Brower-Coad v. Fundamental Brokers, Inc., 856 F. Supp. 147 (S.D.N.Y. 1993)

US District Court for the Southern District of New York - 856 F. Supp. 147 (S.D.N.Y. 1993)
April 1, 1993

856 F. Supp. 147 (1993)

Virginia BROWER-COAD, Plaintiff,
FUNDAMENTAL BROKERS, INC., Gnubrokers Management Corp., MMAR Group Inc., Cory J. Miner, and Paul I. Brown, Defendants.

92 Civ. 1655 (RPP).

United States District Court, S.D. New York.

April 1, 1993.

*148 Winthrop, Stimson, Putnam & Roberts, New York City by Francis Carling, for plaintiff.

Lambos & Giardino, New York City by William Spelman, for moving defendants.



ROBERT P. PATTERSON, JR., District Judge.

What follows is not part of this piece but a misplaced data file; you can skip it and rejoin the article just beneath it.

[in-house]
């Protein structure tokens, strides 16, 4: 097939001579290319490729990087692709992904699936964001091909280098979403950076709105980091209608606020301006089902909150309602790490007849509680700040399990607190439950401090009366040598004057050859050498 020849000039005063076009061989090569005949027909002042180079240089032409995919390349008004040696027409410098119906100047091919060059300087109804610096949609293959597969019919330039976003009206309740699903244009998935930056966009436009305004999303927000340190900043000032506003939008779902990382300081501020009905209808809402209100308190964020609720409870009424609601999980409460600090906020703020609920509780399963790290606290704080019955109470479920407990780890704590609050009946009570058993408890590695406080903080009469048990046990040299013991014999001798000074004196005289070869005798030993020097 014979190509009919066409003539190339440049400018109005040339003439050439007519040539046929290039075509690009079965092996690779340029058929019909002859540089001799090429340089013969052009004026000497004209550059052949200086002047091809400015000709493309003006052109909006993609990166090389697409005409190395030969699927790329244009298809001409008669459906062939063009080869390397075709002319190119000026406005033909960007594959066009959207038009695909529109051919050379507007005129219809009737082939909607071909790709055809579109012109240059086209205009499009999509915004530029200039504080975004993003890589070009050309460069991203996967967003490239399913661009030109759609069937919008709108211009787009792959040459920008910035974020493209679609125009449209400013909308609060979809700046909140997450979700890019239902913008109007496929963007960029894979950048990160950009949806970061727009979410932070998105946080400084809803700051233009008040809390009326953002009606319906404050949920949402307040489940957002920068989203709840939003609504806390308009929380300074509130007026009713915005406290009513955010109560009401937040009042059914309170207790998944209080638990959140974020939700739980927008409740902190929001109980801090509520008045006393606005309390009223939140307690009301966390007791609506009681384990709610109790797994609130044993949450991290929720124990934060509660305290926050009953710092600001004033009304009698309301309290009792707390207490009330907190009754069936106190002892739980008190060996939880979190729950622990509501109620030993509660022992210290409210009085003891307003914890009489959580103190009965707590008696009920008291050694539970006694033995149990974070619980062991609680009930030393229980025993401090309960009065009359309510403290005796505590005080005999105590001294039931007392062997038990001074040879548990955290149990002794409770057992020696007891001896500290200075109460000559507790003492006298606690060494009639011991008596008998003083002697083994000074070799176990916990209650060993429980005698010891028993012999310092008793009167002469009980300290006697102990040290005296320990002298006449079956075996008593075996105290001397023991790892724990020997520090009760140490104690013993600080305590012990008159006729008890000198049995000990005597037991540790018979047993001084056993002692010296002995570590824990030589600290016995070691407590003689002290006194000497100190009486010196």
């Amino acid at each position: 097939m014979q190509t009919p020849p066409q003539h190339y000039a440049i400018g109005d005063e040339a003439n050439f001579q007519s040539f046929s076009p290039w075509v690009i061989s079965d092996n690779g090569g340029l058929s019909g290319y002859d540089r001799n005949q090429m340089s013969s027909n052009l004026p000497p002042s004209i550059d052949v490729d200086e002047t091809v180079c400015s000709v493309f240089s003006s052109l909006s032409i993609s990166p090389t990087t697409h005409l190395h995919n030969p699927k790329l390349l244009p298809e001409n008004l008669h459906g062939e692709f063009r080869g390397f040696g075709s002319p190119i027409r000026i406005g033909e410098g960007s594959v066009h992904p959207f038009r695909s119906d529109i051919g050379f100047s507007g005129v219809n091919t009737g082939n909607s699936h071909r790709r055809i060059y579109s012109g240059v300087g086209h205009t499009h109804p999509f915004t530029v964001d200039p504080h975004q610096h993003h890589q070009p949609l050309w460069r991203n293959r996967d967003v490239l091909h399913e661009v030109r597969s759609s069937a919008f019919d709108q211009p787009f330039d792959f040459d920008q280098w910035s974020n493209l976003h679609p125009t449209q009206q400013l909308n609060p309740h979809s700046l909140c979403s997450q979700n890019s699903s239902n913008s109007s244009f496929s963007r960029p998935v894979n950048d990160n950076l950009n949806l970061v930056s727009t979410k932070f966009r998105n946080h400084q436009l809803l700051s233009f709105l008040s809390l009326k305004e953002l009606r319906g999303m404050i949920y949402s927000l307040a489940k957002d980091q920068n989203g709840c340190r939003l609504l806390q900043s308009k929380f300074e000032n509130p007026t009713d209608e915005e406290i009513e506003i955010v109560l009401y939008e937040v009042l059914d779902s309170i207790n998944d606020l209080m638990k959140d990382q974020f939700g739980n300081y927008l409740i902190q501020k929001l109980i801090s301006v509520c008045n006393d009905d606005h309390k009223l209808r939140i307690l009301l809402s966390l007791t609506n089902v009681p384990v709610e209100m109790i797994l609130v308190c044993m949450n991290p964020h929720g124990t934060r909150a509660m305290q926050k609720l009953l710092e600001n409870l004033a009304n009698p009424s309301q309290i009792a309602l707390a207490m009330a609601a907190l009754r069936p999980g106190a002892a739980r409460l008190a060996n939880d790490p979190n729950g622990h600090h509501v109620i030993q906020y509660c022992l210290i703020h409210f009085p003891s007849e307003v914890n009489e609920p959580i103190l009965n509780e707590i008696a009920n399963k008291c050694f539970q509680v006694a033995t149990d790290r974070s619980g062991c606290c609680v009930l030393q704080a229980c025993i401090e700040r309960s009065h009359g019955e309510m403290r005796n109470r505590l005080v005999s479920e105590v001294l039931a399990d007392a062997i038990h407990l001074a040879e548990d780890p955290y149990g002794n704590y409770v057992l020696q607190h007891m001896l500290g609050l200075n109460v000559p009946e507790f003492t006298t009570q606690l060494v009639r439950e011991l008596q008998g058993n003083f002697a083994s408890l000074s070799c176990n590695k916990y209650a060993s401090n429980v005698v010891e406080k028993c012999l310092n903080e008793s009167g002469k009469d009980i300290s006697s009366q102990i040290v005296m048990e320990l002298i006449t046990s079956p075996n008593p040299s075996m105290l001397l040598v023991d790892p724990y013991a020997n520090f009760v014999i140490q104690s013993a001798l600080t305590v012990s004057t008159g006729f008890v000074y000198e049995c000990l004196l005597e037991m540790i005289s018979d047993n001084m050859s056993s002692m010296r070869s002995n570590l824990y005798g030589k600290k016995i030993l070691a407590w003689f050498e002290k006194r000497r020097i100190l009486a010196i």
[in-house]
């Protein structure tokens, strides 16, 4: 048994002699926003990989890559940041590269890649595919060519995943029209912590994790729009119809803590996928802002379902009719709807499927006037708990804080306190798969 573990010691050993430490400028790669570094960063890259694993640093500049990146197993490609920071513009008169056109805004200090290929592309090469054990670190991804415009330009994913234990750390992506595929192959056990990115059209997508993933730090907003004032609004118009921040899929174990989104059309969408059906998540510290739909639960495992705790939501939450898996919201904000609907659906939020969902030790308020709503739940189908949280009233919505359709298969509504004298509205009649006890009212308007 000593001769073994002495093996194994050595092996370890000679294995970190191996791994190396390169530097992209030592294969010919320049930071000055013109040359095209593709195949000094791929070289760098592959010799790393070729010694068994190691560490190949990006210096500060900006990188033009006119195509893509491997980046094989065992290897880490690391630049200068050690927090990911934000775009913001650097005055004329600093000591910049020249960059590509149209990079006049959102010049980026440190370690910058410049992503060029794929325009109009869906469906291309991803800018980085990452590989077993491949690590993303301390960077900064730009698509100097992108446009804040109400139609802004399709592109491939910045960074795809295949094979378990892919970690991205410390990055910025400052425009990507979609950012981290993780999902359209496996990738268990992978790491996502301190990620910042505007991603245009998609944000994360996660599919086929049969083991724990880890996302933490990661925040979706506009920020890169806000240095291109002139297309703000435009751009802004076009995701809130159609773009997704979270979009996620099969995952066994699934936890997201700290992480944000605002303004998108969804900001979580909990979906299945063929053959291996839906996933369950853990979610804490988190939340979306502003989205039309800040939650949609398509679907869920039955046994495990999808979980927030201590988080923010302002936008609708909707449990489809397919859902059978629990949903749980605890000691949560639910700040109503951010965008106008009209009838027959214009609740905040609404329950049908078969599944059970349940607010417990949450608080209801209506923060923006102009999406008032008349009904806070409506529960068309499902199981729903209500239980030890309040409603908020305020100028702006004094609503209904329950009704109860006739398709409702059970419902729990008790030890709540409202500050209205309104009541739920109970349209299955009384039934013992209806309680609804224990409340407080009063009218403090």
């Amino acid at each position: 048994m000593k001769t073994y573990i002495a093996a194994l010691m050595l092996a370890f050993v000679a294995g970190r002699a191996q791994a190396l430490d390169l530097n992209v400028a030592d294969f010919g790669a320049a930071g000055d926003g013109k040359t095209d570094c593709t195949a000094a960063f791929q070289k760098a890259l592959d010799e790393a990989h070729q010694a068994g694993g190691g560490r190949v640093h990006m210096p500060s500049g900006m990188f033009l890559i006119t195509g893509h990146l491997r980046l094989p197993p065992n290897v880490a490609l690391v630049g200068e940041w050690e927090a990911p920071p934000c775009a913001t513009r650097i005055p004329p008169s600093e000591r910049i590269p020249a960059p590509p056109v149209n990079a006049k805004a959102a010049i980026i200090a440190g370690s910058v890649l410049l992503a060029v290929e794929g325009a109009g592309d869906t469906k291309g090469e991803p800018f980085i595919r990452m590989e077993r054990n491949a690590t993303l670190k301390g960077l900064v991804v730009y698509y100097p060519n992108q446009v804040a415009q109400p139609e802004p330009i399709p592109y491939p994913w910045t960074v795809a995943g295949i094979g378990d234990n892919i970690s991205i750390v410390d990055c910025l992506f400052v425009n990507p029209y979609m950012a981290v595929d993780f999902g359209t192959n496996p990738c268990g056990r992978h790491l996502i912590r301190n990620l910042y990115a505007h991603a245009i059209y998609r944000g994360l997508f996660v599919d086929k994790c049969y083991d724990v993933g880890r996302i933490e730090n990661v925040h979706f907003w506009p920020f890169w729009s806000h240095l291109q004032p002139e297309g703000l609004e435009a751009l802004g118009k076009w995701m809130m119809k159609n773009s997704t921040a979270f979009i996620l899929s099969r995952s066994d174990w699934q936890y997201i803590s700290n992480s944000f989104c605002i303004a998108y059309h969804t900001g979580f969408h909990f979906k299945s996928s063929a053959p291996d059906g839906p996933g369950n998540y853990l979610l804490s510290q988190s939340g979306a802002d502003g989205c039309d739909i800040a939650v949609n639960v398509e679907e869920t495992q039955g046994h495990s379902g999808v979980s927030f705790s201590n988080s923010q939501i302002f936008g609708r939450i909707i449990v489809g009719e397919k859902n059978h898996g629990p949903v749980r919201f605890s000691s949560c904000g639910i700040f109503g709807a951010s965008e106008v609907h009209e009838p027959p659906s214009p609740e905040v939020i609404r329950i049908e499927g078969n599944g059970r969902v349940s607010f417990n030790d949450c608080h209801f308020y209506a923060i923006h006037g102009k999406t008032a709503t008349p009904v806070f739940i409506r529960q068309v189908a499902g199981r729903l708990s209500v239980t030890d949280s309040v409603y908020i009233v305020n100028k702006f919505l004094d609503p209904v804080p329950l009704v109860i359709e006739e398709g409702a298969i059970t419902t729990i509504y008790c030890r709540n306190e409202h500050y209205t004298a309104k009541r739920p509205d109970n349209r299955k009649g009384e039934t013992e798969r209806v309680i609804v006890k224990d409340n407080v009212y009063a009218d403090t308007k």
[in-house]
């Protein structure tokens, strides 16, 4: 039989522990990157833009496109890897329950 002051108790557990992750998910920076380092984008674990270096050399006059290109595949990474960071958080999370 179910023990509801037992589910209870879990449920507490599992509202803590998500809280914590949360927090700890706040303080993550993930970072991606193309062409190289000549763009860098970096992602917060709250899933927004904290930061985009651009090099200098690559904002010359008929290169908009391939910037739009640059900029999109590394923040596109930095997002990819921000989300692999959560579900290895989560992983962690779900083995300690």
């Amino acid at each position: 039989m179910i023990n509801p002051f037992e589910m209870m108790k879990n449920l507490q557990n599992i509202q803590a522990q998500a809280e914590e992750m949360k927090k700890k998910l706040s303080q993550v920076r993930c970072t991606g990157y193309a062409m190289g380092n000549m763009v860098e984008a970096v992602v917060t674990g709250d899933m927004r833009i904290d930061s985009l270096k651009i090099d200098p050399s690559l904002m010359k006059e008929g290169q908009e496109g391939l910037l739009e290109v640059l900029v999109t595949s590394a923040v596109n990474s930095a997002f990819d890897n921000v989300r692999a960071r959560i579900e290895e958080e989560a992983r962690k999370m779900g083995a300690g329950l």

On March 6, 1992, Virginia Brower-Coad filed a complaint against Fundamental Brokers, Inc. ("FBI") and Gnubrokers Management Corp. ("GMC") seeking, inter alia, back pay and monetary damages arising out of alleged discrimination on account of sex in violation of Title VII of the Civil Rights Act of 1964, as amended, § 703, 42 U.S.C. § 2000e-2 ("Title VII"), and the Equal Pay Act of 1963, 29 U.S.C. § 206(d) ("Equal Pay Act"), and alleging discrimination on account of sex and pregnancy-related disability in violation of § 296 of the Executive Law of the State of New York (the "Executive Law").[1] On September 30, 1992, Plaintiff amended her complaint by naming the additional defendants Cory J. Miner, Paul I. Brown, and MMAR Group, Inc. ("MMAR Defendants"). The MMAR Defendants now move to dismiss Brower-Coad's amended complaint against them for failure to state a claim upon which relief may be granted. For the reasons set forth below, defendants' motion to dismiss is denied.